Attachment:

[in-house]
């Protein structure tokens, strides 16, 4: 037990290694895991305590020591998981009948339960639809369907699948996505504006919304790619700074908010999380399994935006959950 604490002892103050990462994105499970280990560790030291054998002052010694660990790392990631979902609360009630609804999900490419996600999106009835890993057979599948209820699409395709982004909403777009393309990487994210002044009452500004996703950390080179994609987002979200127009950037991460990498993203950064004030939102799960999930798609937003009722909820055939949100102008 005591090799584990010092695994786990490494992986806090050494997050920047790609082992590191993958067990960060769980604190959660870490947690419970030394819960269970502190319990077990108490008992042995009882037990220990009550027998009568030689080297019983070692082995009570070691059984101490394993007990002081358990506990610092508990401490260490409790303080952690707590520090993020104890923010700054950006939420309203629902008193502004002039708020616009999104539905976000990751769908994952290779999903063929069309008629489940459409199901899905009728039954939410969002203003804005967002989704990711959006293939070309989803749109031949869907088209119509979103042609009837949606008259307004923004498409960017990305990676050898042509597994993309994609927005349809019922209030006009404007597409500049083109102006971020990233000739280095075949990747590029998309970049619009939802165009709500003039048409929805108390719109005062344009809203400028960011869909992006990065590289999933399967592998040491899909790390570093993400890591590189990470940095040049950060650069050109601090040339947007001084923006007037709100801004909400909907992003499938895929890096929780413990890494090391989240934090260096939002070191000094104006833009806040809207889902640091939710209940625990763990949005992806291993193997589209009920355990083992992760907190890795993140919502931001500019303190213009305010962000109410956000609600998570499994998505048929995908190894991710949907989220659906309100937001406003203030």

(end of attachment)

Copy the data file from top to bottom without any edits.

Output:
[in-house]
């Protein structure tokens, strides 16, 4: 037990290694895991305590020591998981009948339960639809369907699948996505504006919304790619700074908010999380399994935006959950 604490002892103050990462994105499970280990560790030291054998002052010694660990790392990631979902609360009630609804999900490419996600999106009835890993057979599948209820699409395709982004909403777009393309990487994210002044009452500004996703950390080179994609987002979200127009950037991460990498993203950064004030939102799960999930798609937003009722909820055939949100102008 005591090799584990010092695994786990490494992986806090050494997050920047790609082992590191993958067990960060769980604190959660870490947690419970030394819960269970502190319990077990108490008992042995009882037990220990009550027998009568030689080297019983070692082995009570070691059984101490394993007990002081358990506990610092508990401490260490409790303080952690707590520090993020104890923010700054950006939420309203629902008193502004002039708020616009999104539905976000990751769908994952290779999903063929069309008629489940459409199901899905009728039954939410969002203003804005967002989704990711959006293939070309989803749109031949869907088209119509979103042609009837949606008259307004923004498409960017990305990676050898042509597994993309994609927005349809019922209030006009404007597409500049083109102006971020990233000739280095075949990747590029998309970049619009939802165009709500003039048409929805108390719109005062344009809203400028960011869909992006990065590289999933399967592998040491899909790390570093993400890591590189990470940095040049950060650069050109601090040339947007001084923006007037709100801004909400909907992003499938895929890096929780413990890494090391989240934090260096939002070191000094104006833009806040809207889902640091939710209940625990763990949005992806291993193997589209009920355990083992992760907190890795993140919502931001500019303190213009305010962000109410956000609600998570499994998505048929995908190894991710949907989220659906309100937001406003203030």